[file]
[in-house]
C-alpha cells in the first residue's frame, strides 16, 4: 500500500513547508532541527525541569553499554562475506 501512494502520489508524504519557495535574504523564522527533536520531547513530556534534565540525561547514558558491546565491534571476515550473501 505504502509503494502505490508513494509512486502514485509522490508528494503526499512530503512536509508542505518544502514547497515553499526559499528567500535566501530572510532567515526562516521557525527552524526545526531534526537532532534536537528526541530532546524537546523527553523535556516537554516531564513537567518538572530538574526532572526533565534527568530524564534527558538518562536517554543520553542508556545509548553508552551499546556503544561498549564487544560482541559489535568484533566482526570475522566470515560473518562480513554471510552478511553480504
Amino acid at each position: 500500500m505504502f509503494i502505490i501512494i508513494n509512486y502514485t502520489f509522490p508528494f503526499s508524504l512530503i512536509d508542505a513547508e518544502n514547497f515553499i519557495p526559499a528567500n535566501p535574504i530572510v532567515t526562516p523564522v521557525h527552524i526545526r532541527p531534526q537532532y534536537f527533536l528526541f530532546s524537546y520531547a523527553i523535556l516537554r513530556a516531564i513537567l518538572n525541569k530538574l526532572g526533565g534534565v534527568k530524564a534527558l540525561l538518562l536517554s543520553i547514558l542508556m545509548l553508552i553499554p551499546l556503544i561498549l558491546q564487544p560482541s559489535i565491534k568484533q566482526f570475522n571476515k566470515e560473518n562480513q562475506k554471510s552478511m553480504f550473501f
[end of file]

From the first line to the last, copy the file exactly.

[in-house]
C-alpha cells in the first residue's frame, strides 16, 4: 500500500513547508532541527525541569553499554562475506 501512494502520489508524504519557495535574504523564522527533536520531547513530556534534565540525561547514558558491546565491534571476515550473501 505504502509503494502505490508513494509512486502514485509522490508528494503526499512530503512536509508542505518544502514547497515553499526559499528567500535566501530572510532567515526562516521557525527552524526545526531534526537532532534536537528526541530532546524537546523527553523535556516537554516531564513537567518538572530538574526532572526533565534527568530524564534527558538518562536517554543520553542508556545509548553508552551499546556503544561498549564487544560482541559489535568484533566482526570475522566470515560473518562480513554471510552478511553480504
Amino acid at each position: 500500500m505504502f509503494i502505490i501512494i508513494n509512486y502514485t502520489f509522490p508528494f503526499s508524504l512530503i512536509d508542505a513547508e518544502n514547497f515553499i519557495p526559499a528567500n535566501p535574504i530572510v532567515t526562516p523564522v521557525h527552524i526545526r532541527p531534526q537532532y534536537f527533536l528526541f530532546s524537546y520531547a523527553i523535556l516537554r513530556a516531564i513537567l518538572n525541569k530538574l526532572g526533565g534534565v534527568k530524564a534527558l540525561l538518562l536517554s543520553i547514558l542508556m545509548l553508552i553499554p551499546l556503544i561498549l558491546q564487544p560482541s559489535i565491534k568484533q566482526f570475522n571476515k566470515e560473518n562480513q562475506k554471510s552478511m553480504f550473501f